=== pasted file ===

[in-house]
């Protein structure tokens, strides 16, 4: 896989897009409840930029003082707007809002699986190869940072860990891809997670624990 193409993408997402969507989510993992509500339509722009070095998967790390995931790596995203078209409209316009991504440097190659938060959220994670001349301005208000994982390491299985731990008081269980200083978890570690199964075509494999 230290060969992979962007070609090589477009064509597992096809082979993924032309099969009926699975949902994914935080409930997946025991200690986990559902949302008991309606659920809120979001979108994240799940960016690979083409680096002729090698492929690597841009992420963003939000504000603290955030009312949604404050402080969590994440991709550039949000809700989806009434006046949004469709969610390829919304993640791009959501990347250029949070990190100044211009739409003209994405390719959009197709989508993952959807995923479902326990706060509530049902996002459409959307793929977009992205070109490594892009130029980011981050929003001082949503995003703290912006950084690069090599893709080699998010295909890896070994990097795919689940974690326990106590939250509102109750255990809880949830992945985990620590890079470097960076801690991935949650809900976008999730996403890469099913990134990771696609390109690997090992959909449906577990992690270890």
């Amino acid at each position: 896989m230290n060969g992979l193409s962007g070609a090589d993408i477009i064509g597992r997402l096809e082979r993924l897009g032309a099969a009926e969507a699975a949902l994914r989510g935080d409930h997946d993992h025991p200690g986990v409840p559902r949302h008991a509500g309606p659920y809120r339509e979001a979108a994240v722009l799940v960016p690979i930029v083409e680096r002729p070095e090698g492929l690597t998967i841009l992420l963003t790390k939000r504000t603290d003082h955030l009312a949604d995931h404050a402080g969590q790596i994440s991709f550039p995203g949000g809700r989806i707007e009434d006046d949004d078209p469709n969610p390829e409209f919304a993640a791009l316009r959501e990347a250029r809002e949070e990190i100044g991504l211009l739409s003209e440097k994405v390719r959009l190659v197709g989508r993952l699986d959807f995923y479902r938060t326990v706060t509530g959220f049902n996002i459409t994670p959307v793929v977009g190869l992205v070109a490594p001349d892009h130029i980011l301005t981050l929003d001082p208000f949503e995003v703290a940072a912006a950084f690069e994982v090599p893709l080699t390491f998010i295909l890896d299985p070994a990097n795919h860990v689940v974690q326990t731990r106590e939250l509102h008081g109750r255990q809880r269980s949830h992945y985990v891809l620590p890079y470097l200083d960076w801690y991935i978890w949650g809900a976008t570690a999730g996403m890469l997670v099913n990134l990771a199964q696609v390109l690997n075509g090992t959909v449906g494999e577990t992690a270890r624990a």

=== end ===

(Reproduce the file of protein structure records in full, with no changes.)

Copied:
[in-house]
């Protein structure tokens, strides 16, 4: 896989897009409840930029003082707007809002699986190869940072860990891809997670624990 193409993408997402969507989510993992509500339509722009070095998967790390995931790596995203078209409209316009991504440097190659938060959220994670001349301005208000994982390491299985731990008081269980200083978890570690199964075509494999 230290060969992979962007070609090589477009064509597992096809082979993924032309099969009926699975949902994914935080409930997946025991200690986990559902949302008991309606659920809120979001979108994240799940960016690979083409680096002729090698492929690597841009992420963003939000504000603290955030009312949604404050402080969590994440991709550039949000809700989806009434006046949004469709969610390829919304993640791009959501990347250029949070990190100044211009739409003209994405390719959009197709989508993952959807995923479902326990706060509530049902996002459409959307793929977009992205070109490594892009130029980011981050929003001082949503995003703290912006950084690069090599893709080699998010295909890896070994990097795919689940974690326990106590939250509102109750255990809880949830992945985990620590890079470097960076801690991935949650809900976008999730996403890469099913990134990771696609390109690997090992959909449906577990992690270890």
């Amino acid at each position: 896989m230290n060969g992979l193409s962007g070609a090589d993408i477009i064509g597992r997402l096809e082979r993924l897009g032309a099969a009926e969507a699975a949902l994914r989510g935080d409930h997946d993992h025991p200690g986990v409840p559902r949302h008991a509500g309606p659920y809120r339509e979001a979108a994240v722009l799940v960016p690979i930029v083409e680096r002729p070095e090698g492929l690597t998967i841009l992420l963003t790390k939000r504000t603290d003082h955030l009312a949604d995931h404050a402080g969590q790596i994440s991709f550039p995203g949000g809700r989806i707007e009434d006046d949004d078209p469709n969610p390829e409209f919304a993640a791009l316009r959501e990347a250029r809002e949070e990190i100044g991504l211009l739409s003209e440097k994405v390719r959009l190659v197709g989508r993952l699986d959807f995923y479902r938060t326990v706060t509530g959220f049902n996002i459409t994670p959307v793929v977009g190869l992205v070109a490594p001349d892009h130029i980011l301005t981050l929003d001082p208000f949503e995003v703290a940072a912006a950084f690069e994982v090599p893709l080699t390491f998010i295909l890896d299985p070994a990097n795919h860990v689940v974690q326990t731990r106590e939250l509102h008081g109750r255990q809880r269980s949830h992945y985990v891809l620590p890079y470097l200083d960076w801690y991935i978890w949650g809900a976008t570690a999730g996403m890469l997670v099913n990134l990771a199964q696609v390109l690997n075509g090992t959909v449906g494999e577990t992690a270890r624990a």